The influence Germany played in Detroit’s early techno music is by now well-documented, with many in the scene attributing legendary Detroit radio personality the Electrifying Mojo breaking Kraftwerk as the start of it all. Now Detroit’s role in shaping the resulting new genre of music created by this cultural exchange is the subject of a new book of digital offset prints put together by artist Sandra Leidecker, a student at Bauhaus University, Weimar.
“When you grew up in East Germany in the ’80s and ’90s, you never got in touch with black music culture, funk or soul,” Leidecker explains via Skype. Her first taste of techno came later in life, from watching hordes of people heading to the now-defunct electronic music festival Love Parade, which used to be held in Berlin.
“That festival was totally crazy, girls wearing fancy dresses or only underwear and tights, that kind of stuff,” Leidecker says. “This is what techno meant to me. It had nothing to do with what I found out later. And I didn’t like it.”
Leidecker says it wasn’t until she arrived at Bauhaus and started dating a DJ that she began to learn about techno and its Detroit roots. “He told me the more soulful part of electronic music,” Leidecker says. “That was a totally new world for me.”
She latched onto the story of Detroit and its techno scene and submitted it as the subject of her thesis. Then she began the process of researching the music — starting by interviewing European DJs her boyfriend knew and, eventually, Detroit DJs, producers and anyone else who would talk with her.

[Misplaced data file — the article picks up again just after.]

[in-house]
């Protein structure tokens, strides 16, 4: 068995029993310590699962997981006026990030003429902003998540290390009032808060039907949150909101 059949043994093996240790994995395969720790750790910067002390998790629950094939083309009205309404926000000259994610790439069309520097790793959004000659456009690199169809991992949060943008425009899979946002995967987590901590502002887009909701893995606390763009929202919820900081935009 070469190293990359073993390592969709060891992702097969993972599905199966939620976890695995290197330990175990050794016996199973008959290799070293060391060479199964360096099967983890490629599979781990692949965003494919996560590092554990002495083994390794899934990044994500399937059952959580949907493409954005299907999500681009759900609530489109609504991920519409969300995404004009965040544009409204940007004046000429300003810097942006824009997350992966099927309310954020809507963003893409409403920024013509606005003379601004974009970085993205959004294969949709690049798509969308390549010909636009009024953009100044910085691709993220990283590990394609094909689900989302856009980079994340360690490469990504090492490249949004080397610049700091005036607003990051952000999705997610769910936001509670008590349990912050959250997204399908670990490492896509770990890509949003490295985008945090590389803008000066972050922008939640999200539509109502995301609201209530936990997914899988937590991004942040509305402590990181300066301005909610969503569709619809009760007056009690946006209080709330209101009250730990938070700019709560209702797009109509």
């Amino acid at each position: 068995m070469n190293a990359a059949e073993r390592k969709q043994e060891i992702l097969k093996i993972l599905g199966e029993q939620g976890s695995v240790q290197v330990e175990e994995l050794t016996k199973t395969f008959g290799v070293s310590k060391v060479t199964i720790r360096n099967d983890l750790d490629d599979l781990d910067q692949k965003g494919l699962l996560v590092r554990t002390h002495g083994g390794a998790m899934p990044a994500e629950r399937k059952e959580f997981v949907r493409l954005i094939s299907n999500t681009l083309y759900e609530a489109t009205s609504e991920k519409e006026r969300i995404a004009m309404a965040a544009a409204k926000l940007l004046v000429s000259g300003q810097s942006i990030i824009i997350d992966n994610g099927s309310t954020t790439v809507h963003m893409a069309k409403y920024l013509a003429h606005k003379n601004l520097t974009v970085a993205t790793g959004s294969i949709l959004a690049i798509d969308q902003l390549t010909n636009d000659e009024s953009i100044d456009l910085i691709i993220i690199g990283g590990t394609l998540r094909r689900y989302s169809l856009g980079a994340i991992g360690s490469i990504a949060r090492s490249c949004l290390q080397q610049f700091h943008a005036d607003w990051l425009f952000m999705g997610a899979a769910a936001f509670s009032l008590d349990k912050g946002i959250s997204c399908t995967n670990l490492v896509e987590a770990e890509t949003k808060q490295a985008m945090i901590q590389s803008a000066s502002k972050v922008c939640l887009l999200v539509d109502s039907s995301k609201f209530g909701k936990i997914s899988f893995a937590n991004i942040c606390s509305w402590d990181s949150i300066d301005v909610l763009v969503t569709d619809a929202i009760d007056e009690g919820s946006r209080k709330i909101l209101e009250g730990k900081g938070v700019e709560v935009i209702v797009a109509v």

To underscore the human element of early Detroit techno, Leidecker’s prints are hand-drawn, then computer-manipulated, using a warm palette of brown, red and blue, with imagery focusing on the people who are part of the scene: figures like Carl Craig, Chez Damier and Mike Huckaby, for example. But even Leidecker’s prints of inanimate objects, such as abandoned warehouses or instruments like the DJR400, show warmth and personality too.
Fortunately, the musical connection between Detroit and Germany is still strong, and Leidecker has been able to catch a few Detroit DJs and other local figures when they come over. She recently caught up with Alan Oldham, aka DJ T-1000, in Berlin for an art show (Oldham was responsible for designing the artwork for techno album Nude Photo by Rhythim Is Rhythim and the logo for the label KMS). She was geeked to show Oldham the book and get his feedback.
The title for her book, “Geektown,” was borrowed from The Scene, a low-budget dance show that was Detroit’s answer to Soul Train and is now legendary for having played seminal techno singles alongside typical disco and funk. “The TV presenter said to his crowd something like, ‘We’re going to turn Motown into Geektown,’” Leidecker says. “I got to know this term and I found it really funny and somehow it fits.”
She pauses. “I wasn’t sure if people feel offended by that term, ‘geek,’” Leidecker admits, laughing. “I’m not speaking English as my mother tongue so I don’t know the exact meaning of the word.”
The young artist recently held her final thesis presentation, finding a small gallery to host an exhibition of her prints, a book reading and a night of DJs. “My professor came there to hear my speech and then I got my degree there,” she says. “And afterward we partied till 3 a.m.”
For more information about the project, see geektowndetroit.com.